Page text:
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Laser Interferometry Technique for Track Following Servo Control of DASD Head Location

IP.com Disclosure Number: IPCOM000049956D
Original Publication Date: 1982-Aug-01
Included in the Prior Art Database: 2005-Feb-09
Document File: 4 page(s) / 49K

Publishing Venue

IBM

Related People

Levenson, MD: AUTHOR

Abstract

This article describes a variety of laser interferometry techniques for measuring the distance between the slider on which the magnetic heads of a direct-access storage device (DASD) are mounted and a cylindrical reflector concentric with the axis of the disk spindle. The measured distance and velocity can be used to continually update the head position servo and thus allow track following. In each variation, the cylindrical reflector around the spindle and another reflector mounted on the slider form part of the interferometer. Single Frequency Laser Interferometry

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Laser Interferometry Technique for Track Following Servo Control of DASD Head Location

This article describes a variety of laser interferometry techniques for measuring the distance between the slider on which the magnetic heads of a direct-access storage device (DASD) are mounted and a cylindrical reflector concentric with the axis of the disk spindle. The measured distance and velocity can be used to continually update the head position servo and thus allow track following. In each variation, the cylindrical reflector around the spindle and another reflector mounted on the slider form part of the interferometer. Single Frequency Laser Interferometry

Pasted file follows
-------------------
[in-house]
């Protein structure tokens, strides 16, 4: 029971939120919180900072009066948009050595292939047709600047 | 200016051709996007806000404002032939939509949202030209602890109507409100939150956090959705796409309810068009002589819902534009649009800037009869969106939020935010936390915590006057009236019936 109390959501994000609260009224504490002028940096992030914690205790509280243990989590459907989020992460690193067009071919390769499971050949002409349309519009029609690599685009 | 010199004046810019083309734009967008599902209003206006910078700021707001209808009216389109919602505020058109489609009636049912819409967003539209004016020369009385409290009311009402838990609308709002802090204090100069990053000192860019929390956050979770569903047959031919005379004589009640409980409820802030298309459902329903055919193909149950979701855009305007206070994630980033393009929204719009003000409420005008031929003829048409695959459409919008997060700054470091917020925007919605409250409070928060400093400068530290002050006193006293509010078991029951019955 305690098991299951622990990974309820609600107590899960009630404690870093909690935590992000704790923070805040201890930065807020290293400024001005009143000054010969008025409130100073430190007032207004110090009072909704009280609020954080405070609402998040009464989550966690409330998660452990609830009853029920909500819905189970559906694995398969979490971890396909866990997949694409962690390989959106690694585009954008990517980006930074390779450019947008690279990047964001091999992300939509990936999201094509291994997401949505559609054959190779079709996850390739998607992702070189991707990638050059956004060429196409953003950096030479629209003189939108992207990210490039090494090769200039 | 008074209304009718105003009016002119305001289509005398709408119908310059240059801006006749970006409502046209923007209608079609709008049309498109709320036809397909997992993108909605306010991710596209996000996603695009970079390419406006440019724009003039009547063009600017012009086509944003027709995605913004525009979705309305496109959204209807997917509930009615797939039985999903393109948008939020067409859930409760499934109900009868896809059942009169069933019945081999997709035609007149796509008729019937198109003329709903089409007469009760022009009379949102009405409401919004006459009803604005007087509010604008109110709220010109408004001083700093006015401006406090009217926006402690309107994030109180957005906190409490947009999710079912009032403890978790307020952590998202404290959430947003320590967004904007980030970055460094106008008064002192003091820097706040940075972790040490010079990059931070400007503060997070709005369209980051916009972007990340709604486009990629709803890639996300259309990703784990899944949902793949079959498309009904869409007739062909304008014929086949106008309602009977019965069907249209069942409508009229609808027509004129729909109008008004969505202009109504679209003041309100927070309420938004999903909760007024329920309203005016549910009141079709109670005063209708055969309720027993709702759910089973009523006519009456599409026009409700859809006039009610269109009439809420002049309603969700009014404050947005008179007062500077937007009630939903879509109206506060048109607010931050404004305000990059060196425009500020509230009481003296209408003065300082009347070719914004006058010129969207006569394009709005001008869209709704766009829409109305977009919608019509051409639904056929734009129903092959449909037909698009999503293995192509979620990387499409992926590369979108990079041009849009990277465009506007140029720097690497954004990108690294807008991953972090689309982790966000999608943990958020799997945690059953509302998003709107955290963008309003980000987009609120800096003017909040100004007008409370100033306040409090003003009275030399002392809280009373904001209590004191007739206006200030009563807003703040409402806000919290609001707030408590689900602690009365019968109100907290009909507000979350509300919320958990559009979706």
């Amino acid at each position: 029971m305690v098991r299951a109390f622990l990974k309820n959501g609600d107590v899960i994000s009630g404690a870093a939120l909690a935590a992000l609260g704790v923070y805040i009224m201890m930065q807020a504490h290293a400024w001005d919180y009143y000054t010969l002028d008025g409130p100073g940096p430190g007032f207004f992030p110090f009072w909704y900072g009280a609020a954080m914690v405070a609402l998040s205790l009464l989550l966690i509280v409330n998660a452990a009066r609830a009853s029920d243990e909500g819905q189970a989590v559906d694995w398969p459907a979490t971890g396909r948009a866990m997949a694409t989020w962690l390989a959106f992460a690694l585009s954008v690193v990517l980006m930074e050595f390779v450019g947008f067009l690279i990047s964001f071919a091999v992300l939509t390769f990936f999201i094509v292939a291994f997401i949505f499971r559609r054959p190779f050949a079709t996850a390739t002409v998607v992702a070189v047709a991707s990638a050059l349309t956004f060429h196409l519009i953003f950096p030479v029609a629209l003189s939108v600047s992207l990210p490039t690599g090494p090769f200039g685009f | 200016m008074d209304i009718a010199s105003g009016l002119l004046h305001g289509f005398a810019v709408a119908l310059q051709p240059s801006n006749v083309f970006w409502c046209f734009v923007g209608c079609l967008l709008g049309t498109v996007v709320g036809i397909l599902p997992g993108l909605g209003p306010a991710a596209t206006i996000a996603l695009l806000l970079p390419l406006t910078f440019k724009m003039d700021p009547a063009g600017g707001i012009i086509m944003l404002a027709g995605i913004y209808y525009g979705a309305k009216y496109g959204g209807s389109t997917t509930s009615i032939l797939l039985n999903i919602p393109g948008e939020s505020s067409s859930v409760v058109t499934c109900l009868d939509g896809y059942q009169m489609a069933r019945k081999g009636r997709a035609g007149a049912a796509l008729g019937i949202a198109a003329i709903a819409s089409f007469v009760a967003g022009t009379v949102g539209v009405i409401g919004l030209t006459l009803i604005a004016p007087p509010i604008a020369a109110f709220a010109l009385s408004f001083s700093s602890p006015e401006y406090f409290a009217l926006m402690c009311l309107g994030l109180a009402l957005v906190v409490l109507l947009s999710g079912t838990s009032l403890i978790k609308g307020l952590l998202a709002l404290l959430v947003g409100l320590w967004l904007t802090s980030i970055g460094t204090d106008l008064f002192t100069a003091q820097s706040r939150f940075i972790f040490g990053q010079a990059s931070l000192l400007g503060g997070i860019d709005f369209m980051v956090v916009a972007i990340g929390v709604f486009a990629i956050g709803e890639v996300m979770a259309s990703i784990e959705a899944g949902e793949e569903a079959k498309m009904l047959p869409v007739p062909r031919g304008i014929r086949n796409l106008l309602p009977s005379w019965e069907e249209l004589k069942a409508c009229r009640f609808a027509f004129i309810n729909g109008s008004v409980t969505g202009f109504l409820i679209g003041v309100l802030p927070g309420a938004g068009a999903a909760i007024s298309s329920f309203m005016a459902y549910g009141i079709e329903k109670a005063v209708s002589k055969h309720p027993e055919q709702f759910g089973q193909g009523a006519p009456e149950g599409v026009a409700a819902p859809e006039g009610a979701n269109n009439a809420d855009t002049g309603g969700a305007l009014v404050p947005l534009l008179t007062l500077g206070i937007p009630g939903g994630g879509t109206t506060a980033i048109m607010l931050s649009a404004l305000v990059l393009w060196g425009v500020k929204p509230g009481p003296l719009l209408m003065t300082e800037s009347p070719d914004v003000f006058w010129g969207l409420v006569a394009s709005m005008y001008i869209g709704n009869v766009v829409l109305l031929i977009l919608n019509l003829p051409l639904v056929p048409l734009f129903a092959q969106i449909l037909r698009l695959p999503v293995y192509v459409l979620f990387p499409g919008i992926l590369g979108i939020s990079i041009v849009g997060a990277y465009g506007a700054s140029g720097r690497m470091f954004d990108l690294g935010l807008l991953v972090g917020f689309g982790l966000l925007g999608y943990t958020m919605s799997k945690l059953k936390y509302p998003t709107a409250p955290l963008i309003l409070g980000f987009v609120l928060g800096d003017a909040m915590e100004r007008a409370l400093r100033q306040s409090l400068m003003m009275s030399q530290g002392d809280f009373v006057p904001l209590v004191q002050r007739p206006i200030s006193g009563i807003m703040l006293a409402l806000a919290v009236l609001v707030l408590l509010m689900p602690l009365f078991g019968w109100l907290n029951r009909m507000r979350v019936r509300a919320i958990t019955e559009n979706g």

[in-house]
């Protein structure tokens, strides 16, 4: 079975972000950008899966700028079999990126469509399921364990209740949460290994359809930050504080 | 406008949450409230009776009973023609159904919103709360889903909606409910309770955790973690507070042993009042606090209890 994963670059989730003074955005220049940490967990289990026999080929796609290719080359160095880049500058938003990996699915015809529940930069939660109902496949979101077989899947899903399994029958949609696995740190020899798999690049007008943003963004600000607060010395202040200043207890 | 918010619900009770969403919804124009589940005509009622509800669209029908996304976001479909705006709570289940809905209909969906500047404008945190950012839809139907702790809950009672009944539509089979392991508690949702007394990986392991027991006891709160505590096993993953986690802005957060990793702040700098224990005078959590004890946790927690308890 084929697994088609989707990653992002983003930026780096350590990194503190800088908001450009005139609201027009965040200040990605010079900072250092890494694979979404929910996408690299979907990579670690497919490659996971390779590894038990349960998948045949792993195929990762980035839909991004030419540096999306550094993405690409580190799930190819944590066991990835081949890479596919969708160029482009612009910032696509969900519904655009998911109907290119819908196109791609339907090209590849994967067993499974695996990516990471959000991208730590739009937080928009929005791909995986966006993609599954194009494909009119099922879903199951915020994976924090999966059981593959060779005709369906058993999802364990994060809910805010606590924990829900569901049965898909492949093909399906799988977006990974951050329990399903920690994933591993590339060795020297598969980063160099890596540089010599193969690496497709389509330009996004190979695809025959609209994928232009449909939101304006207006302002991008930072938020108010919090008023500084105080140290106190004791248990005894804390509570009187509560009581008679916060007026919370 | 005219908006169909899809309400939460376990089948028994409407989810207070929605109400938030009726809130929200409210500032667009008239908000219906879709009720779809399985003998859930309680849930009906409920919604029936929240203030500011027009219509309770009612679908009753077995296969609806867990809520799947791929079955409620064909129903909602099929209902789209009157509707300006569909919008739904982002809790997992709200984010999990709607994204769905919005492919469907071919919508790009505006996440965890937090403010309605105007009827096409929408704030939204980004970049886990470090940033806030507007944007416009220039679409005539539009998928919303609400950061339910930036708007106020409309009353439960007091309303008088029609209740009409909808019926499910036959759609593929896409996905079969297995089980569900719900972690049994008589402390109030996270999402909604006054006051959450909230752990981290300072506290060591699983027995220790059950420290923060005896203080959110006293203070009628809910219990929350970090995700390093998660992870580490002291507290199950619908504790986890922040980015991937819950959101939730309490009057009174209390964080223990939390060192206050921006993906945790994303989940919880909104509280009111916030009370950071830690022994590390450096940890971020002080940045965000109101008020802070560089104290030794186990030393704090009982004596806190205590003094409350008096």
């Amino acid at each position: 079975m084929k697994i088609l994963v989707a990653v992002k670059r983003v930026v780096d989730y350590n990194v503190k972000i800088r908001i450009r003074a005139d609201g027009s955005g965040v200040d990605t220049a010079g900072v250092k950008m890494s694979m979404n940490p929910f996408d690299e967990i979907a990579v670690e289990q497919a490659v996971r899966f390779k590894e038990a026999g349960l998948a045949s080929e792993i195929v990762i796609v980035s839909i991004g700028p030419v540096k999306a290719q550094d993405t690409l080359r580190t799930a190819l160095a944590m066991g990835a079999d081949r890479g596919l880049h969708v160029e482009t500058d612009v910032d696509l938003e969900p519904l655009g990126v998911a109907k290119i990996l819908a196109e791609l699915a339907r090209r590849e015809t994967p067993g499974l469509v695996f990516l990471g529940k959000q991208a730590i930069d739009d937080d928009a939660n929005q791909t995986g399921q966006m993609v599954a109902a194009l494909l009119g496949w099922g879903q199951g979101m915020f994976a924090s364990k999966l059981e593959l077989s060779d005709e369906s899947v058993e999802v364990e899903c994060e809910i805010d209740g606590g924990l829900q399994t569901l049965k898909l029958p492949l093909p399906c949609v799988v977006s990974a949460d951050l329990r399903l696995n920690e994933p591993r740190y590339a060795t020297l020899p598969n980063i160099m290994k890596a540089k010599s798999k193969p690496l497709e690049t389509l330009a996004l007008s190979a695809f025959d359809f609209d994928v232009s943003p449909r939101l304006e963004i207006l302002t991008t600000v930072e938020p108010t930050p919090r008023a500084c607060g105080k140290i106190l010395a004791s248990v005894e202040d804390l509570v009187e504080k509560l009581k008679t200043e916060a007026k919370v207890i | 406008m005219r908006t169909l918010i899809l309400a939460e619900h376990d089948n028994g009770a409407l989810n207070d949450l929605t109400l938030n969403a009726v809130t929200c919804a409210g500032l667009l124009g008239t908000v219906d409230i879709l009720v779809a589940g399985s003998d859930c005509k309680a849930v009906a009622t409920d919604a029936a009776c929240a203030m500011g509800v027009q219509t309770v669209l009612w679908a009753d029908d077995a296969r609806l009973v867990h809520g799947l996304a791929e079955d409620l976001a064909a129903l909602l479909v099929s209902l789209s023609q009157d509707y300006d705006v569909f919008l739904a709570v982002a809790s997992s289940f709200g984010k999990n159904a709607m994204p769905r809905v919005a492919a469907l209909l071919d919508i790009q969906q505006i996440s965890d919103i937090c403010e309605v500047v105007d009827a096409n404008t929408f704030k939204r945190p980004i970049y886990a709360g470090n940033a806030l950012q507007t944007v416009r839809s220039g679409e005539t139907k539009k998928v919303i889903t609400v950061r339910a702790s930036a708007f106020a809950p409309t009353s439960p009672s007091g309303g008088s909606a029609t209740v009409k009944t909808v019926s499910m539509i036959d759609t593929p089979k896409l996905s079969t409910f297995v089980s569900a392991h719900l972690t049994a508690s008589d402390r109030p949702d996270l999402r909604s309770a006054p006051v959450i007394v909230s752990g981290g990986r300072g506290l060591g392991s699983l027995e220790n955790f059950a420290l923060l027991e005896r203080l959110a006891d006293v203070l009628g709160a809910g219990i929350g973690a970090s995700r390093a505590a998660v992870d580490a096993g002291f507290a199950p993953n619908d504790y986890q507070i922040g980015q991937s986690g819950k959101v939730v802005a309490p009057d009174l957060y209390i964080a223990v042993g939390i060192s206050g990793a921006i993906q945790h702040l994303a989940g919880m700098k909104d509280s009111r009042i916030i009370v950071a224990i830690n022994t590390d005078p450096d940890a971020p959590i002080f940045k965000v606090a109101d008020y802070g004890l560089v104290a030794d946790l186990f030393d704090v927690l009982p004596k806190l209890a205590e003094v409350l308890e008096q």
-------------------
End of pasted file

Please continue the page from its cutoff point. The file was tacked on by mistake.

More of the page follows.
The output of a stabilized single frequency laser is split into two beams by the beam splitter B in Fig. 1, with most directed towards the cylindrical reflector and part through an eighth wave plate and towards a reference reflector. Light reflected by the cylinder towards the mirror M on the slider is partially retroreflected back to the cylindrical reflector through a linear polarizer L and into the beam splitter. The beam splitter combines the waves from the cylinder and from the reference surface, as in a Michelson interferometer, and directs the resultant beam through a polarization analyzer A with a small aperture into photodiodes D and E. Changes in the distance between M and the cylinder change the phase of the reflected beam from one arm, causing the intensity at the detectors to vary. Each period of oscillation corresponds to a translation of the slider Lambda/2. The polarization analyzer A is oriented to direct equal amplitudes from the reference reflector and from the slider reflector into each of the two diodes. The beam from the slider is linearly polarized, while that from the reference is circularly polarized. Hence there will be a phase shift of Pi/2 between the fringe patterns detected by diodes D and E. The direction of the motion of the slider can be determined from the relative phases of the oscillating diode signals. The frequency of the oscillation is proportional to the relative velocity of the slider and cylinder. The frequency can be integrated to determine the position.

In operation, the system is first set to track zero, and the slider position is fixed. Eccentricities in the cylindrical reflector will result in a relative velocity that repeats on every rotation of the spindle. This eccentricity is measured and stored in the memory of the microprocessor used to control the servo. It will be subtracted from the velocity readings measured later when the servo is activated. In finding or following another track, the micro-processor integrates the difference between the relative velocity measured for a given disk angle and that found for the circular zero track previously stored. This quantity is then used to update the servo. If the signal is lost, the slider must return to the zero track before searching for the desired track.

Fig. 2 shows a fiber-optic impl...